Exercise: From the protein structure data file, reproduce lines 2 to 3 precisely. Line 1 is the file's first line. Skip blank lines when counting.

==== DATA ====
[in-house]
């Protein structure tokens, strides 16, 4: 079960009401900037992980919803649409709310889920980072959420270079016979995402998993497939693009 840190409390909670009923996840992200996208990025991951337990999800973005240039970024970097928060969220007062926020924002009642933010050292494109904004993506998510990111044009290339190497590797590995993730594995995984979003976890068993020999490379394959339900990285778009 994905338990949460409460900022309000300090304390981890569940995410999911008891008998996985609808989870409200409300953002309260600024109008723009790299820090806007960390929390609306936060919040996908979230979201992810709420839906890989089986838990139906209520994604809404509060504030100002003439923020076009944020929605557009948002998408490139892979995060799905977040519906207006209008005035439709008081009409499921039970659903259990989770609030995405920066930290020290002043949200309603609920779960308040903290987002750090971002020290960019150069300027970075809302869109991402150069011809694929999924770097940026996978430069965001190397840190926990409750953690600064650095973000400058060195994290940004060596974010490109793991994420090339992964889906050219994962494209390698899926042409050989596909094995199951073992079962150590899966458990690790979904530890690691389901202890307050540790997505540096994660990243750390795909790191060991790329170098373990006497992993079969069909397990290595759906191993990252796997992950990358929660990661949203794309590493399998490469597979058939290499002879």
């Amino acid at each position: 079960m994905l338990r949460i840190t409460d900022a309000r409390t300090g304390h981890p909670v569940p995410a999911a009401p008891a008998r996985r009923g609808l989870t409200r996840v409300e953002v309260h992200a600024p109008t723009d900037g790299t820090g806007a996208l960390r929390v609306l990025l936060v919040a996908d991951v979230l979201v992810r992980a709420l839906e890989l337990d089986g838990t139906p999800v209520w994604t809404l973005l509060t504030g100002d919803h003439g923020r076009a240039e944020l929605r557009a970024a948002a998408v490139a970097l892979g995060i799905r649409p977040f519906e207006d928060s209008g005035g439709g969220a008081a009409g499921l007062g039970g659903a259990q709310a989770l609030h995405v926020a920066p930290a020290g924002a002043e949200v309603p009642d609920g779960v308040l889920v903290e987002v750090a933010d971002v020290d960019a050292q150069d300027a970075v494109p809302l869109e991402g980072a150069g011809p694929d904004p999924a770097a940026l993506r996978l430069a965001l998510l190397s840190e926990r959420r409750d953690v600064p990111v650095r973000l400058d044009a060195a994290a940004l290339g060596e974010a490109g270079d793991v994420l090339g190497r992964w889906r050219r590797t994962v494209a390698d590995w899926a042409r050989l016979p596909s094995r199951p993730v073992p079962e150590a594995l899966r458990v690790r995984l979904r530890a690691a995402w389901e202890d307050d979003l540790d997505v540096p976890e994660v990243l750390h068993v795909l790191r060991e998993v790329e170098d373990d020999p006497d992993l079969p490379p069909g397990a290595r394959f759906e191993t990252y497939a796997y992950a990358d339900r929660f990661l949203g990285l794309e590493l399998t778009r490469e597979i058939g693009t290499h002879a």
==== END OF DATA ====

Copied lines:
């Protein structure tokens, strides 16, 4: 079960009401900037992980919803649409709310889920980072959420270079016979995402998993497939693009 840190409390909670009923996840992200996208990025991951337990999800973005240039970024970097928060969220007062926020924002009642933010050292494109904004993506998510990111044009290339190497590797590995993730594995995984979003976890068993020999490379394959339900990285778009 994905338990949460409460900022309000300090304390981890569940995410999911008891008998996985609808989870409200409300953002309260600024109008723009790299820090806007960390929390609306936060919040996908979230979201992810709420839906890989089986838990139906209520994604809404509060504030100002003439923020076009944020929605557009948002998408490139892979995060799905977040519906207006209008005035439709008081009409499921039970659903259990989770609030995405920066930290020290002043949200309603609920779960308040903290987002750090971002020290960019150069300027970075809302869109991402150069011809694929999924770097940026996978430069965001190397840190926990409750953690600064650095973000400058060195994290940004060596974010490109793991994420090339992964889906050219994962494209390698899926042409050989596909094995199951073992079962150590899966458990690790979904530890690691389901202890307050540790997505540096994660990243750390795909790191060991790329170098373990006497992993079969069909397990290595759906191993990252796997992950990358929660990661949203794309590493399998490469597979058939290499002879």
């Amino acid at each position: 079960m994905l338990r949460i840190t409460d900022a309000r409390t300090g304390h981890p909670v569940p995410a999911a009401p008891a008998r996985r009923g609808l989870t409200r996840v409300e953002v309260h992200a600024p109008t723009d900037g790299t820090g806007a996208l960390r929390v609306l990025l936060v919040a996908d991951v979230l979201v992810r992980a709420l839906e890989l337990d089986g838990t139906p999800v209520w994604t809404l973005l509060t504030g100002d919803h003439g923020r076009a240039e944020l929605r557009a970024a948002a998408v490139a970097l892979g995060i799905r649409p977040f519906e207006d928060s209008g005035g439709g969220a008081a009409g499921l007062g039970g659903a259990q709310a989770l609030h995405v926020a920066p930290a020290g924002a002043e949200v309603p009642d609920g779960v308040l889920v903290e987002v750090a933010d971002v020290d960019a050292q150069d300027a970075v494109p809302l869109e991402g980072a150069g011809p694929d904004p999924a770097a940026l993506r996978l430069a965001l998510l190397s840190e926990r959420r409750d953690v600064p990111v650095r973000l400058d044009a060195a994290a940004l290339g060596e974010a490109g270079d793991v994420l090339g190497r992964w889906r050219r590797t994962v494209a390698d590995w899926a042409r050989l016979p596909s094995r199951p993730v073992p079962e150590a594995l899966r458990v690790r995984l979904r530890a690691a995402w389901e202890d307050d979003l540790d997505v540096p976890e994660v990243l750390h068993v795909l790191r060991e998993v790329e170098d373990d020999p006497d992993l079969p490379p069909g397990a290595r394959f759906e191993t990252y497939a796997y992950a990358d339900r929660f990661l949203g990285l794309e590493l399998t778009r490469e597979i058939g693009t290499h002879a």